The complaint alleged that “Defendants stated it would be a two-step process to decide first if there was an exemption, and second, if that exemption could be accommodated after an interactive dialogue with Plaintiff. Defendants combined their process into one step, reviewed a job description, declared the employee posed a threat, and skipped the interactive dialogue.”

Lawyers for the plaintiffs wrote, “This defied the terms of the Proclamation SFD supported, which required an interactive dialogue in accordance with Title VII, ADA, and WLAD. SFD created their own 'mandate within a mandate' in a rogue attempt to discriminate against religious objectors and denied that which the Proclamation demanded.” They added that “Defendants ignored the terms of the Proclamation, while simultaneously ignoring the guidance provided by OFM detailing accommodation suggestions and implementing the Proclamation.”

“Ironically, Defendants proceeded at warp speed to terminate Plaintiffs for alleged failure to comply with the Mandate, while Defendants themselves were failing to comply with the Mandate.”

Previously, a whistleblower exposed that the Defendants “admitted that medical exemptions would be accommodated, but religious would not.”



The complaint alleged that “Defendants did not consider other alternatives to full vaccination, such as personal protective equipment (PPE), distancing, testing, or other strategies used by a majority of the fire departments across the state that fully accommodated firefighters without termination, infra, especially given the failure of the vaccine to stop the spread or reinfection of those who were vaccinated,” strategies that were later employed by the department when the virus continued to spread “despite the termination of all unvaccinated Firefighters.”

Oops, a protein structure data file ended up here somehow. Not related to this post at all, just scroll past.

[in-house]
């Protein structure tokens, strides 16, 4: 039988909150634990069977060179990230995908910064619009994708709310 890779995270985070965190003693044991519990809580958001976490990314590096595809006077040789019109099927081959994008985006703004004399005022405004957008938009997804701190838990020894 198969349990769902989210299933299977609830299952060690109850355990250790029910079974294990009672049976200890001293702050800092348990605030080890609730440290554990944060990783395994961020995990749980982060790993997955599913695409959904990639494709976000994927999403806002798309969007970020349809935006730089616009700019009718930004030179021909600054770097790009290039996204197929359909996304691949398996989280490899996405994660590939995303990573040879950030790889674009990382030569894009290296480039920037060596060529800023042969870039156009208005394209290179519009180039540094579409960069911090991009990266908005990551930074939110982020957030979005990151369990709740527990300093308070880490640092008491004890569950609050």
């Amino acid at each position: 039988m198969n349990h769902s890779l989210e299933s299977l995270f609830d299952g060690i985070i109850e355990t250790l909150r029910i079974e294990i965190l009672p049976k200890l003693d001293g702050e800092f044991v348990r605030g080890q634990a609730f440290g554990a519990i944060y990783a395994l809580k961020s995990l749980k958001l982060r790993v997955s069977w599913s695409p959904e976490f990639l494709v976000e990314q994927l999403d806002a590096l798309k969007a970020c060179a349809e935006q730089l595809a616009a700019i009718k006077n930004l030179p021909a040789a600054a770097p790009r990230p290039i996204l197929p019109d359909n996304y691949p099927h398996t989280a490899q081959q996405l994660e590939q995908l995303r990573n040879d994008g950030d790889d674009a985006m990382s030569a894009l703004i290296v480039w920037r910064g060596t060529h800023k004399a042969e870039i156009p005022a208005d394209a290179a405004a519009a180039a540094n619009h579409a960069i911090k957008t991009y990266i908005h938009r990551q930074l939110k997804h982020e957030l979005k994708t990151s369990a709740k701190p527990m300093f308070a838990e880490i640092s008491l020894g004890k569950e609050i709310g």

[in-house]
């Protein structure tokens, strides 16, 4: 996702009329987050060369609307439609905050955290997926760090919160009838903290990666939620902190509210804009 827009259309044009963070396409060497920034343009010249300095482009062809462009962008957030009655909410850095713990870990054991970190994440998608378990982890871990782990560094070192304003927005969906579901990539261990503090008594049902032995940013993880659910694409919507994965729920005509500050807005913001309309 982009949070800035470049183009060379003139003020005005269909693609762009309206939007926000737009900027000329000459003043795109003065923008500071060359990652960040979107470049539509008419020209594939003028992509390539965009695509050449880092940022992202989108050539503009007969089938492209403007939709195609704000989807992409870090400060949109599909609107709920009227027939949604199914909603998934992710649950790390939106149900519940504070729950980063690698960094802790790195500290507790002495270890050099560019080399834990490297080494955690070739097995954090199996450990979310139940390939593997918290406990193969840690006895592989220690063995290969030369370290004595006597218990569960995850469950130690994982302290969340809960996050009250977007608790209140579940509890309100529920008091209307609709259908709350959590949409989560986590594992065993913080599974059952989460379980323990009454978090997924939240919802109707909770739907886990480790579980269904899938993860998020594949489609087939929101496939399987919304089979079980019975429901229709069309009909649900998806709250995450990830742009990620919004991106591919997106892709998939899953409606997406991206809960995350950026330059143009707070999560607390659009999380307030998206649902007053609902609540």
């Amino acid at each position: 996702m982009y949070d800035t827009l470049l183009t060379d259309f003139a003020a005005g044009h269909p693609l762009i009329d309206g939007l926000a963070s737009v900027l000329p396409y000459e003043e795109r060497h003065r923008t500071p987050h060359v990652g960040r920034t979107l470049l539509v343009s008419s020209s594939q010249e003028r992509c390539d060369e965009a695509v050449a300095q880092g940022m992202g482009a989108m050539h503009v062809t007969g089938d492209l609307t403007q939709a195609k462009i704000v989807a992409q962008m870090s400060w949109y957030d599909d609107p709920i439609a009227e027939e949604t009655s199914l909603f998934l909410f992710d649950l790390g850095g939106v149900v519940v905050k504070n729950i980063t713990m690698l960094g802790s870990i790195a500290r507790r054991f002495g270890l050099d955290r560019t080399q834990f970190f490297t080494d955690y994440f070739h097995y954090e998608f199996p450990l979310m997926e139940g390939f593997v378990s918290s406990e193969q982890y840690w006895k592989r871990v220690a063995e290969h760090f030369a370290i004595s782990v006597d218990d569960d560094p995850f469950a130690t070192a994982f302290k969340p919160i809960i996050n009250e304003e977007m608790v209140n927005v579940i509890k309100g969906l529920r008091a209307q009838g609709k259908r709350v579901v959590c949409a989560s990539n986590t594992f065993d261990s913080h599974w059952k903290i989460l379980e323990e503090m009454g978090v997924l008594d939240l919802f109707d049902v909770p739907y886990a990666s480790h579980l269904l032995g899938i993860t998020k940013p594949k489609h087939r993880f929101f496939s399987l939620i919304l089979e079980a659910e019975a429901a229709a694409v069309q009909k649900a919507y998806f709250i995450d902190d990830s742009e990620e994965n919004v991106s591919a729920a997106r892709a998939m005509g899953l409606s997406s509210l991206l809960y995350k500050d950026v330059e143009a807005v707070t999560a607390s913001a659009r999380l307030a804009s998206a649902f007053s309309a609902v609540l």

According to the complaint, “Internal memos show SFD had actual knowledge of breakthrough cases before terminating the Plaintiffs.”



The complaint also alleged that “…many firefighters at SFD utilized fraudulent vaccine cards, which Defendants are aware of, and thus kept their jobs.”



Lawyers for the plaintiffs claim that documents requested have not been obtained from Scoggins and note that Judge Thomas Zilly, United States District Judge for the Western District of Seattle, previously sanctioned “…the City of Seattle for Defendant Scoggins’ act of ‘purging….thousands’ of text messages, holding that the Court would instruct a jury in a wrongful death action that it may presume that the City of Seattle’s deleted text messages were unfavorable to the City.”



The firefighters are seeking unspecified damages from the defendants, but asked that they be “made whole.”

Even though most COVID vaccine mandates across the US have been dropped, employment lawsuits related to the mandates continue to be filed and litigated. According to the Fisher Phillips COVID-19 Employment Litigation Tracker, there were still 4,544 active, pandemic-related employment cases as of last week. 2,724 of the cases are related to employment discrimination including wrongful terminations and only 18 percent have been resolved. 1,920 of the cases are related to the vaccine.